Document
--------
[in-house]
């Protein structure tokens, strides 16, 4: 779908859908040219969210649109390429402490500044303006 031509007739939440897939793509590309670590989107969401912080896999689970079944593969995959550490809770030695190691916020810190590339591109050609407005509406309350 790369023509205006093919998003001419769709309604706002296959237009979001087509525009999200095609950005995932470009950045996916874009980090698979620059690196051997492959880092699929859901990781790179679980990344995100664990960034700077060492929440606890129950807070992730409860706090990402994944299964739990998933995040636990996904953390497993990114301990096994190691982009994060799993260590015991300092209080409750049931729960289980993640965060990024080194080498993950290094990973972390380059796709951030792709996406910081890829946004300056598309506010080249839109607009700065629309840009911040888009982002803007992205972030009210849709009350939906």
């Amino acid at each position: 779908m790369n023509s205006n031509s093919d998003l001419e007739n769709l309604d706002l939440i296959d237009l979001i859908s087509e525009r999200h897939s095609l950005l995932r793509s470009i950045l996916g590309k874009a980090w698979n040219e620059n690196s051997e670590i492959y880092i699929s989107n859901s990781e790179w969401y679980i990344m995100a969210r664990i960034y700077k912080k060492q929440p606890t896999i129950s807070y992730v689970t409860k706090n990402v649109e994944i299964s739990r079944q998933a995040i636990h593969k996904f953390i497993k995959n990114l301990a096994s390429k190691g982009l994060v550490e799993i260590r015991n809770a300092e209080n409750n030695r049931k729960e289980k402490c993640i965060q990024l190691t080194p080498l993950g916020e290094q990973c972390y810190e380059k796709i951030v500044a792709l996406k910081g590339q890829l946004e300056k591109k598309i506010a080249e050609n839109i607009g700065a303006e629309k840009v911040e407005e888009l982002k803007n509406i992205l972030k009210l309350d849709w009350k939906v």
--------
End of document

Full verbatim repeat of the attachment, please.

[in-house]
């Protein structure tokens, strides 16, 4: 779908859908040219969210649109390429402490500044303006 031509007739939440897939793509590309670590989107969401912080896999689970079944593969995959550490809770030695190691916020810190590339591109050609407005509406309350 790369023509205006093919998003001419769709309604706002296959237009979001087509525009999200095609950005995932470009950045996916874009980090698979620059690196051997492959880092699929859901990781790179679980990344995100664990960034700077060492929440606890129950807070992730409860706090990402994944299964739990998933995040636990996904953390497993990114301990096994190691982009994060799993260590015991300092209080409750049931729960289980993640965060990024080194080498993950290094990973972390380059796709951030792709996406910081890829946004300056598309506010080249839109607009700065629309840009911040888009982002803007992205972030009210849709009350939906």
């Amino acid at each position: 779908m790369n023509s205006n031509s093919d998003l001419e007739n769709l309604d706002l939440i296959d237009l979001i859908s087509e525009r999200h897939s095609l950005l995932r793509s470009i950045l996916g590309k874009a980090w698979n040219e620059n690196s051997e670590i492959y880092i699929s989107n859901s990781e790179w969401y679980i990344m995100a969210r664990i960034y700077k912080k060492q929440p606890t896999i129950s807070y992730v689970t409860k706090n990402v649109e994944i299964s739990r079944q998933a995040i636990h593969k996904f953390i497993k995959n990114l301990a096994s390429k190691g982009l994060v550490e799993i260590r015991n809770a300092e209080n409750n030695r049931k729960e289980k402490c993640i965060q990024l190691t080194p080498l993950g916020e290094q990973c972390y810190e380059k796709i951030v500044a792709l996406k910081g590339q890829l946004e300056k591109k598309i506010a080249e050609n839109i607009g700065a303006e629309k840009v911040e407005e888009l982002k803007n509406i992205l972030k009210l309350d849709w009350k939906v």